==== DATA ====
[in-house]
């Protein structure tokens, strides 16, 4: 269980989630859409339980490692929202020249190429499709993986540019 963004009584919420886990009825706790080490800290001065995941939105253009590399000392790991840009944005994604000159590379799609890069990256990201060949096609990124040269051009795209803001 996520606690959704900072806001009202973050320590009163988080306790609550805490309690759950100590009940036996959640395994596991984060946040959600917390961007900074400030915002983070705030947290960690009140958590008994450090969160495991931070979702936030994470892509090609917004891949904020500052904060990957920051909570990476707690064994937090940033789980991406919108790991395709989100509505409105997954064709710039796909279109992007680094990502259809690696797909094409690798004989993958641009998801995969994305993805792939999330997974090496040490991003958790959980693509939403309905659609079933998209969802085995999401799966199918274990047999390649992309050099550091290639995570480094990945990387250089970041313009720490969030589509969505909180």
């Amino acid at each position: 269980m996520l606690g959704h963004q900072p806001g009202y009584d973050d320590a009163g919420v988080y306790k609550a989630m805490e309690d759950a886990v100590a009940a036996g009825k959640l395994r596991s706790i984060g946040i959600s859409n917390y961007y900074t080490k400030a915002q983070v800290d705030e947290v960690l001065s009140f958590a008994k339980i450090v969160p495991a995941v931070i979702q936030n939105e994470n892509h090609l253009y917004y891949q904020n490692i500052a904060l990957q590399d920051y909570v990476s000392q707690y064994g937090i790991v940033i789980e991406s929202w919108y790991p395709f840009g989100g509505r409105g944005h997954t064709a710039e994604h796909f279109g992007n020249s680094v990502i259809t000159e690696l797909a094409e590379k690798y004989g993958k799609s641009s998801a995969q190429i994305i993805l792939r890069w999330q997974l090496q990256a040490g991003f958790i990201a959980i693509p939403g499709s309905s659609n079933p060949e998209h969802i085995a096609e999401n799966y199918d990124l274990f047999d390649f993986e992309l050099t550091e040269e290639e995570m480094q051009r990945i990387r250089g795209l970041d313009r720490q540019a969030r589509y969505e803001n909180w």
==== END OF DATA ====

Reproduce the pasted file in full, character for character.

[in-house]
């Protein structure tokens, strides 16, 4: 269980989630859409339980490692929202020249190429499709993986540019 963004009584919420886990009825706790080490800290001065995941939105253009590399000392790991840009944005994604000159590379799609890069990256990201060949096609990124040269051009795209803001 996520606690959704900072806001009202973050320590009163988080306790609550805490309690759950100590009940036996959640395994596991984060946040959600917390961007900074400030915002983070705030947290960690009140958590008994450090969160495991931070979702936030994470892509090609917004891949904020500052904060990957920051909570990476707690064994937090940033789980991406919108790991395709989100509505409105997954064709710039796909279109992007680094990502259809690696797909094409690798004989993958641009998801995969994305993805792939999330997974090496040490991003958790959980693509939403309905659609079933998209969802085995999401799966199918274990047999390649992309050099550091290639995570480094990945990387250089970041313009720490969030589509969505909180």
């Amino acid at each position: 269980m996520l606690g959704h963004q900072p806001g009202y009584d973050d320590a009163g919420v988080y306790k609550a989630m805490e309690d759950a886990v100590a009940a036996g009825k959640l395994r596991s706790i984060g946040i959600s859409n917390y961007y900074t080490k400030a915002q983070v800290d705030e947290v960690l001065s009140f958590a008994k339980i450090v969160p495991a995941v931070i979702q936030n939105e994470n892509h090609l253009y917004y891949q904020n490692i500052a904060l990957q590399d920051y909570v990476s000392q707690y064994g937090i790991v940033i789980e991406s929202w919108y790991p395709f840009g989100g509505r409105g944005h997954t064709a710039e994604h796909f279109g992007n020249s680094v990502i259809t000159e690696l797909a094409e590379k690798y004989g993958k799609s641009s998801a995969q190429i994305i993805l792939r890069w999330q997974l090496q990256a040490g991003f958790i990201a959980i693509p939403g499709s309905s659609n079933p060949e998209h969802i085995a096609e999401n799966y199918d990124l274990f047999d390649f993986e992309l050099t550091e040269e290639e995570m480094q051009r990945i990387r250089g795209l970041d313009r720490q540019a969030r589509y969505e803001n909180w």